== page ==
Tobacco companies manufacture, market and sell cigarettes and other tobacco products. The tobacco giants have been cash cows for many investors as they pay hefty dividends and raise the dividends year after year. The tobacco customers, once hooked, are customers for life except for a small percentage of quitters.
The major players in the tobacco industry are listed below.
|Reynolds American Inc
Some tobacco companies listed above have massive amounts of debt. The debt/equity ratio for Altria (MO) is 4.17. Lorillard (LO) and Philip Morris (PM) have negative equity and as a result the debt/equity number remains meaningless. The book value/share for LO is -4.95 and PM is -3.37. The amount of debt and negative equity of these companies keeps me away, even though the the stockholders have been rewarded with a YTD performance of 17.56% (MO), 19.12% (LO), 10.25% (PM).
The other two listed tobacco giants have better and manageable debt – BTI with a debt/equity of 1.79 and RAI with a debt/equity of 1.10.
The tobacco industry faces more challenges around the world – facing an increased resistance in marketing and sales of the product, litigation and acknowledgement from the public about the health risks associated. The western world taxes cigarettes highly (with the exception of US – although some states in the US tax cigarettes more than others) in order to get people to quit as it puts immense load on the public health system.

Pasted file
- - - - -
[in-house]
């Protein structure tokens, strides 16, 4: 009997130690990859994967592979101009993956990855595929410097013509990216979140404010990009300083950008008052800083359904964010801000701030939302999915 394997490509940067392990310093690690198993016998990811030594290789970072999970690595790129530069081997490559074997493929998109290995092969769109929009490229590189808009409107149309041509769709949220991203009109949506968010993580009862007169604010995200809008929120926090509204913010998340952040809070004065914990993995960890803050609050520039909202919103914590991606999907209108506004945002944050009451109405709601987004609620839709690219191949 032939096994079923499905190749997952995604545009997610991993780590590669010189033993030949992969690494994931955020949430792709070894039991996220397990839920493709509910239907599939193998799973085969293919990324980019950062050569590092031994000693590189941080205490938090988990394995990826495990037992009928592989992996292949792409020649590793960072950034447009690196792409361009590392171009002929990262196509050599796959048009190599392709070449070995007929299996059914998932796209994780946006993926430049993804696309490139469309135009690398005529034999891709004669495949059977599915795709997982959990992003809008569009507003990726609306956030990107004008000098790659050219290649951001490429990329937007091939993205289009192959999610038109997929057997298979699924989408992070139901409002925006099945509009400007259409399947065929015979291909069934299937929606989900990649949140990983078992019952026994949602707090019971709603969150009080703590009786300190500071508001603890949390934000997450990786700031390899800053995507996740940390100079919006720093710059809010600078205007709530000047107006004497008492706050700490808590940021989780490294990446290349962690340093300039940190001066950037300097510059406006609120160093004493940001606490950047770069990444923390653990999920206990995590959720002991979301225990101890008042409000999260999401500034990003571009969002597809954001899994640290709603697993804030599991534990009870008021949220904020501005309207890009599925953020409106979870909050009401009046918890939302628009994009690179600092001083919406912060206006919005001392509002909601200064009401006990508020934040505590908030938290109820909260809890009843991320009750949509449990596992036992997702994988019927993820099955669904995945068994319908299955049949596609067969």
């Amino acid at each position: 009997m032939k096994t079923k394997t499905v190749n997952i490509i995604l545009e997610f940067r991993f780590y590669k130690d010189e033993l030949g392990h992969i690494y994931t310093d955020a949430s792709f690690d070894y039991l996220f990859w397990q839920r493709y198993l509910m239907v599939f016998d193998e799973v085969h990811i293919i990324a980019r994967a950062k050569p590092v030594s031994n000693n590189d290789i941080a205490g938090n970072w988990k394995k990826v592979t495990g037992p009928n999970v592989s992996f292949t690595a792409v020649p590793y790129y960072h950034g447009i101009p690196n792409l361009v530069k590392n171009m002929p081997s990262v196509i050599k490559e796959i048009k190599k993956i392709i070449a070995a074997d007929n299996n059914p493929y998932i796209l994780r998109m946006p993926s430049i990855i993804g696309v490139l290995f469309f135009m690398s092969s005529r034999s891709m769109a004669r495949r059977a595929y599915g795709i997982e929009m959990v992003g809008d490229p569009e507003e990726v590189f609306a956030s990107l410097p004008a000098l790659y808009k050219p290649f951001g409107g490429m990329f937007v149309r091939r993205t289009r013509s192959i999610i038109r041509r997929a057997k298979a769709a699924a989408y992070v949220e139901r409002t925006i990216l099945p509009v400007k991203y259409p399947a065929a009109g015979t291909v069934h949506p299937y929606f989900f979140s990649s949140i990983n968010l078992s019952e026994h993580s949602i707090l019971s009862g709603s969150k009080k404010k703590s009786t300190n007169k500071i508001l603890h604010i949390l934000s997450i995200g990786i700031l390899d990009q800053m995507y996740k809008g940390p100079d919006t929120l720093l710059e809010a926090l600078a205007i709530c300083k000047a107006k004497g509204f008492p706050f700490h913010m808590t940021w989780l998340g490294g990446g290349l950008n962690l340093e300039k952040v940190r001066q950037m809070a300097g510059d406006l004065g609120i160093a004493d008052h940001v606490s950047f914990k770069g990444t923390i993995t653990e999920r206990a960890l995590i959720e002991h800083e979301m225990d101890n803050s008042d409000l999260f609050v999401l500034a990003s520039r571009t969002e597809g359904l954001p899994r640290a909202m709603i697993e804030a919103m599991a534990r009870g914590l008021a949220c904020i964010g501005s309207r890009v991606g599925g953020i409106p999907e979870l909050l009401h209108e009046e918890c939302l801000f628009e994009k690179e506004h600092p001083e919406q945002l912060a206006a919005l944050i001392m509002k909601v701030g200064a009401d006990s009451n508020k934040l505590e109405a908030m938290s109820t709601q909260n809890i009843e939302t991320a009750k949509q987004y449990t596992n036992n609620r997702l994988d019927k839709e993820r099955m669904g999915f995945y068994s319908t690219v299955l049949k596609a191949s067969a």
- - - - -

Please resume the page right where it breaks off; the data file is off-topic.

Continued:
Some companies have had decent success by getting into the e-cigarette business and others such as Altira have diversified by producing and selling alcohol products. All things considered, I have decided to stay away from the tobacco companies for now and look for a better valuation in the future to invest in them.
Disclaimer: The information provided here is for educational purposes only. All opinions here are my personal opinions and should not be taken as financial advice. I am not qualified to be a financial advisor. Always consult with your financial advisor before investing in any of the companies mentioned on this blog.